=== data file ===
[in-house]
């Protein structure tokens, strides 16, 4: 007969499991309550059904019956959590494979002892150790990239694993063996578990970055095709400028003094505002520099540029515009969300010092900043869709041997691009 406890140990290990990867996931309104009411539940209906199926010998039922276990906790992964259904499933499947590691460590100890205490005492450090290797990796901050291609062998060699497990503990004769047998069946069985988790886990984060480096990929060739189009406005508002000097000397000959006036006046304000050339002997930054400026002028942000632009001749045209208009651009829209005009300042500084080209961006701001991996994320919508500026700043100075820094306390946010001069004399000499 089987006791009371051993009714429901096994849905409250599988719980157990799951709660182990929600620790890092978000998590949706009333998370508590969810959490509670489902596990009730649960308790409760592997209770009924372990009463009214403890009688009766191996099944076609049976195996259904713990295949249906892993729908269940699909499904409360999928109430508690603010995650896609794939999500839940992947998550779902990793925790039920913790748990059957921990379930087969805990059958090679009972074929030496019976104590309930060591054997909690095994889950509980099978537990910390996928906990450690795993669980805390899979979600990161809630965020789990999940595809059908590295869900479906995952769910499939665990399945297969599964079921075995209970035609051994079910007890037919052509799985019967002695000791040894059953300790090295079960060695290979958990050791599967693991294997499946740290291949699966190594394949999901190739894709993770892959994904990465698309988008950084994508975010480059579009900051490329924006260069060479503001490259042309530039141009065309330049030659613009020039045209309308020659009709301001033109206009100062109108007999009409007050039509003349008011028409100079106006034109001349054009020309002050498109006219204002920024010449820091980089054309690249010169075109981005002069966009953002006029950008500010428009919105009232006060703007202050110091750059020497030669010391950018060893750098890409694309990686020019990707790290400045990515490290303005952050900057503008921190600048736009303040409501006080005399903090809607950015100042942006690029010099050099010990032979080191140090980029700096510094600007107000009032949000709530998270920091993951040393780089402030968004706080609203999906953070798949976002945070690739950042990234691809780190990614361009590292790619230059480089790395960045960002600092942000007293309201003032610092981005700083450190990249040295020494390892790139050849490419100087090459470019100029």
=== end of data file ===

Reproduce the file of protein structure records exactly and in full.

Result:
[in-house]
């Protein structure tokens, strides 16, 4: 007969499991309550059904019956959590494979002892150790990239694993063996578990970055095709400028003094505002520099540029515009969300010092900043869709041997691009 406890140990290990990867996931309104009411539940209906199926010998039922276990906790992964259904499933499947590691460590100890205490005492450090290797990796901050291609062998060699497990503990004769047998069946069985988790886990984060480096990929060739189009406005508002000097000397000959006036006046304000050339002997930054400026002028942000632009001749045209208009651009829209005009300042500084080209961006701001991996994320919508500026700043100075820094306390946010001069004399000499 089987006791009371051993009714429901096994849905409250599988719980157990799951709660182990929600620790890092978000998590949706009333998370508590969810959490509670489902596990009730649960308790409760592997209770009924372990009463009214403890009688009766191996099944076609049976195996259904713990295949249906892993729908269940699909499904409360999928109430508690603010995650896609794939999500839940992947998550779902990793925790039920913790748990059957921990379930087969805990059958090679009972074929030496019976104590309930060591054997909690095994889950509980099978537990910390996928906990450690795993669980805390899979979600990161809630965020789990999940595809059908590295869900479906995952769910499939665990399945297969599964079921075995209970035609051994079910007890037919052509799985019967002695000791040894059953300790090295079960060695290979958990050791599967693991294997499946740290291949699966190594394949999901190739894709993770892959994904990465698309988008950084994508975010480059579009900051490329924006260069060479503001490259042309530039141009065309330049030659613009020039045209309308020659009709301001033109206009100062109108007999009409007050039509003349008011028409100079106006034109001349054009020309002050498109006219204002920024010449820091980089054309690249010169075109981005002069966009953002006029950008500010428009919105009232006060703007202050110091750059020497030669010391950018060893750098890409694309990686020019990707790290400045990515490290303005952050900057503008921190600048736009303040409501006080005399903090809607950015100042942006690029010099050099010990032979080191140090980029700096510094600007107000009032949000709530998270920091993951040393780089402030968004706080609203999906953070798949976002945070690739950042990234691809780190990614361009590292790619230059480089790395960045960002600092942000007293309201003032610092981005700083450190990249040295020494390892790139050849490419100087090459470019100029």